Large multi-centre pilot randomized controlled trial testing a low-cost, tailored, self-help smoking cessation text message intervention for pregnant smokers (MiQuit): randomized controlled trial of MiQuit
Naughton, Felix; Cooper, Sue; Foster, Katharine; Leonardi-Bee, Jo; Emery, Joanne; Sutton, Stephen; Jones, Matthew; Ussher, Michael; Whitemore, Rachel; Leighton, Matthew; Montgomery, Alan; Parrott, Steve; Coleman, Tim
Dr SUE COOPER SUE.COOPER@NOTTINGHAM.AC.UK
Principal Research Fellow
JO LEONARDI-BEE firstname.lastname@example.org
Professor of Medical Statistics and Epidemiology
Dr MATTHEW JONES MATTHEW.JONES3@NOTTINGHAM.AC.UK
Assistant Professor in Health Economics
ALAN MONTGOMERY ALAN.MONTGOMERY@NOTTINGHAM.AC.UK
Director, nottingham Clinical Trials Unit
TIM COLEMAN email@example.com
Professor of Primary Care
Aims: To estimate the effectiveness of pregnancy smoking cessation support delivered by short message service (SMS) text message and key parameters needed to plan a definitive trial.
Design: Multi‐centre, parallel‐group, single‐blinded, individual randomized controlled trial.
Setting: Sixteen antenatal clinics in England.
Participants: Four hundred and seven participants were randomized to the intervention (n = 203) or usual care (n = 204). Eligible women were less than 25 weeks gestation, smoked at least one daily cigarette (> 5 pre‐pregnancy), were able to receive and understand English SMS texts and were not already using text‐based cessation support.
Intervention: All participants received a smoking cessation leaflet; intervention participants also received a 12‐week programme of individually tailored, automated, interactive, self‐help smoking cessation text messages (MiQuit).
Outcome measurements: Seven smoking outcomes, including validated continuous abstinence from 4 weeks post‐randomization until 36 weeks gestation, design parameters for a future trial and cost‐per‐quitter.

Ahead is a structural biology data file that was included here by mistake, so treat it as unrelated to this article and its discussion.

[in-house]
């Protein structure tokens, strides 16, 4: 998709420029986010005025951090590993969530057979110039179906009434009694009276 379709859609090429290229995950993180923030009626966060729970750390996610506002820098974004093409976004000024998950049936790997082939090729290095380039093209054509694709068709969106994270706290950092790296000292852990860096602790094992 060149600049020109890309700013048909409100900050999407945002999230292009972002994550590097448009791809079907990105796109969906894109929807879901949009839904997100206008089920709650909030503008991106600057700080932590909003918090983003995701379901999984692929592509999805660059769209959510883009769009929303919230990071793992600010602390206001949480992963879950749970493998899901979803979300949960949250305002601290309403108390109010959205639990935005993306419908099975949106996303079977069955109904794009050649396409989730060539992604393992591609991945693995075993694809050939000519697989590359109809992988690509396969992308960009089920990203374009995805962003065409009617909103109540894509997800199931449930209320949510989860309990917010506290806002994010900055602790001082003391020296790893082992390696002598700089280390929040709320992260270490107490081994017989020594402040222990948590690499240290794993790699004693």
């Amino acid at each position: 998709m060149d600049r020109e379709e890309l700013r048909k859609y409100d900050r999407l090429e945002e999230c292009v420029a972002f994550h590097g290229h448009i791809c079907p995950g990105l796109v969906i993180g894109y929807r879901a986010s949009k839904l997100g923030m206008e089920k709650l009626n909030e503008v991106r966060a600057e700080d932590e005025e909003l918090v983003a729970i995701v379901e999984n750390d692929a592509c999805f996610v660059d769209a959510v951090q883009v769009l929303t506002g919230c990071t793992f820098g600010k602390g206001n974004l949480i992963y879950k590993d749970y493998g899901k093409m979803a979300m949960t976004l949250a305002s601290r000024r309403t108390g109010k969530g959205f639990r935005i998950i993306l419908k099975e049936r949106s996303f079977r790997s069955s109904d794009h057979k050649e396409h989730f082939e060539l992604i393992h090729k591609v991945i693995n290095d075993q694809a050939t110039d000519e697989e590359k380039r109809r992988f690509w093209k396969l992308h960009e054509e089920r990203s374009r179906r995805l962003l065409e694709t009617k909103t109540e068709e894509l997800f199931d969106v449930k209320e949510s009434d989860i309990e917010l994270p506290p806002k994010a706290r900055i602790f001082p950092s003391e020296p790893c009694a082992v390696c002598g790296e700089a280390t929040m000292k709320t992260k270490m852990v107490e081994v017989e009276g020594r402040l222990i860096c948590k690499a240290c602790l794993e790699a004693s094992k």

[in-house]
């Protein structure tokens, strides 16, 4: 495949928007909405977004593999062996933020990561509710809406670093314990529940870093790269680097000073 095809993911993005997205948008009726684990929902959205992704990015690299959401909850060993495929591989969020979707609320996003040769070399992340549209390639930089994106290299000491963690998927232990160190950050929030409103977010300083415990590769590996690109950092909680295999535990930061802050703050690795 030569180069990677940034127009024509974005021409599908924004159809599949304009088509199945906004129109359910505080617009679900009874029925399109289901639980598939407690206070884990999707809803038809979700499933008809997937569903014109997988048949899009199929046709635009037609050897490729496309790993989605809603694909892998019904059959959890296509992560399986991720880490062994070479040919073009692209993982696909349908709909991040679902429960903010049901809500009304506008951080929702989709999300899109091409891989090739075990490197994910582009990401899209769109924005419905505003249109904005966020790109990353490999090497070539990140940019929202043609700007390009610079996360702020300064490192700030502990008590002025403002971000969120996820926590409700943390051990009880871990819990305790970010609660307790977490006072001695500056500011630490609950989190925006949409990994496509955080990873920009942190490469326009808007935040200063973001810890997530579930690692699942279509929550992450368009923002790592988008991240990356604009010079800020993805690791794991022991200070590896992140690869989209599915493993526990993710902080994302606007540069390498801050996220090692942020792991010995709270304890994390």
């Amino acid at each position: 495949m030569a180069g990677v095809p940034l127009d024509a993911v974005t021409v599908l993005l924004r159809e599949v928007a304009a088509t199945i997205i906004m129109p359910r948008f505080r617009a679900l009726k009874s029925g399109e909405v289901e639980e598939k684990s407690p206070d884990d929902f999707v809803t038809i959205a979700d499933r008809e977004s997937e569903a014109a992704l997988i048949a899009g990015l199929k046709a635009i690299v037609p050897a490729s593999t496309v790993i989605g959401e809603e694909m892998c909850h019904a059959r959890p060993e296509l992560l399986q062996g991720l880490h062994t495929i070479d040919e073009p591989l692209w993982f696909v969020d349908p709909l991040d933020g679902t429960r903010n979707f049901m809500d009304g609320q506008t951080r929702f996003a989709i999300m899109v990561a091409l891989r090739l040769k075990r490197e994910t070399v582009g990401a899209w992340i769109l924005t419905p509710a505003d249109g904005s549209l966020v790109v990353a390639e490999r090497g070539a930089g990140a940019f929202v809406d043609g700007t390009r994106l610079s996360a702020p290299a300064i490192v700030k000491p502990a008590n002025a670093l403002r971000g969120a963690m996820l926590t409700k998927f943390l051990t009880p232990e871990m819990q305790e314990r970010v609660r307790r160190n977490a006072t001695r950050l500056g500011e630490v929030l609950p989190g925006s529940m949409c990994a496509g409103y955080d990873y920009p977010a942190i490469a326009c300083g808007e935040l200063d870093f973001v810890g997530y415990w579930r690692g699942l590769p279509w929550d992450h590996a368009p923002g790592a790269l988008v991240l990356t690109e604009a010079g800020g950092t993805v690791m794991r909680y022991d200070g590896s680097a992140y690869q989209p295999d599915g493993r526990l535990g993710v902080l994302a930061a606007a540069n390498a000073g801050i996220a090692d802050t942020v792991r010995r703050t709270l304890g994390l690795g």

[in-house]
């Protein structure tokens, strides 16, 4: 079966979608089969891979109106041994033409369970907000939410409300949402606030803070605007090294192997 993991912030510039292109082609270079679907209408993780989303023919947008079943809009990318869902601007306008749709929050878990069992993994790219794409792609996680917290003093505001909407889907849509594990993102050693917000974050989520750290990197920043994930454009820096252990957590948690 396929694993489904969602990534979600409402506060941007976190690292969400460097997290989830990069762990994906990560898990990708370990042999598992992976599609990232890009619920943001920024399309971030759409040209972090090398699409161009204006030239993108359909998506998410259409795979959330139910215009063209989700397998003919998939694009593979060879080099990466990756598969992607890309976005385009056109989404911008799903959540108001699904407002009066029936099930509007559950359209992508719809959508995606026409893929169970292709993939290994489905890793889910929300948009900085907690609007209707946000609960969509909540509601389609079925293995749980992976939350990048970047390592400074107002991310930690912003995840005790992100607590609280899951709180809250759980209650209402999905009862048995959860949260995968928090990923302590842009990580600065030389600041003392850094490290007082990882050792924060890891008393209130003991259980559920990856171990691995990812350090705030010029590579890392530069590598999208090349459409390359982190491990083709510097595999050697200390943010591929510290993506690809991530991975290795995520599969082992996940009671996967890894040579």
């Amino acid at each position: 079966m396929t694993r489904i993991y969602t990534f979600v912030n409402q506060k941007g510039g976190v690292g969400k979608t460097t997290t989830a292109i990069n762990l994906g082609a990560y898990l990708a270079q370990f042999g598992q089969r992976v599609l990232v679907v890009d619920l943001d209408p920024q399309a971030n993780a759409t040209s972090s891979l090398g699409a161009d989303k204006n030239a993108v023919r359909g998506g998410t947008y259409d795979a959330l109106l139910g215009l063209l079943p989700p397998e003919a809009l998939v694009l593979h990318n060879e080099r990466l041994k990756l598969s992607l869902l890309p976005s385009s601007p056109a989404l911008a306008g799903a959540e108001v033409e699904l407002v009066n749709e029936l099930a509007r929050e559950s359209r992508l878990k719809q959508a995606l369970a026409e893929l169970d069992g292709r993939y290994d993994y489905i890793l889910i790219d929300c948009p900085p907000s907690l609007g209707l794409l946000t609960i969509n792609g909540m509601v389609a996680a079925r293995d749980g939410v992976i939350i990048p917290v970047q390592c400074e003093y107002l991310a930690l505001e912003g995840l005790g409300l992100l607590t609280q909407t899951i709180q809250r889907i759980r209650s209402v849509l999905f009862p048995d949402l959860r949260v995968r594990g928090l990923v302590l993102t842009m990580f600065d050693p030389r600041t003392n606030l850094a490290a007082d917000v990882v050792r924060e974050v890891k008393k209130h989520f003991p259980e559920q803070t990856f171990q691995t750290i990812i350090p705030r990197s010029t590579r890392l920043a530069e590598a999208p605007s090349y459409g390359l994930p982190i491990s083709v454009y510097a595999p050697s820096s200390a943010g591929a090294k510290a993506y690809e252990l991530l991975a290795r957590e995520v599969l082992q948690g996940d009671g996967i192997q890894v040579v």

Findings: Using the validated, continuous abstinence outcome, 5.4% (11 of 203) of MiQuit participants were abstinent versus 2.0% (four of 204) of usual care participants [odds ratio (OR) = 2.7, 95% confidence interval (CI) = 0.93–9.35]. The Bayes factor for this outcome was 2.23. Completeness of follow‐up at 36 weeks gestation was similar in both groups; provision of self‐report smoking data was 64% (MiQuit) and 65% (usual care) and abstinence validation rates were 56% (MiQuit) and 61% (usual care). The incremental cost‐per‐quitter was £133.53 (95% CI = –£395.78 to 843.62).
Conclusions: There was some evidence, although not conclusive, that a text‐messaging programme may increase cessation rates in pregnant smokers when provided alongside routine NHS cessation care.
|Journal Article Type||Article|
|Peer Reviewed||Peer Reviewed|
|APA6 Citation||Naughton, F., Cooper, S., Foster, K., Leonardi-Bee, J., Emery, J., Sutton, S., …Coleman, T. (2017). Large multi-centre pilot randomized controlled trial testing a low-cost, tailored, self-help smoking cessation text message intervention for pregnant smokers (MiQuit): randomized controlled trial of MiQuit. Addiction, 112(7), 1238-1249. https://doi.org/10.1111/add.13802|
Large multi-centre pilot randomized controlled trial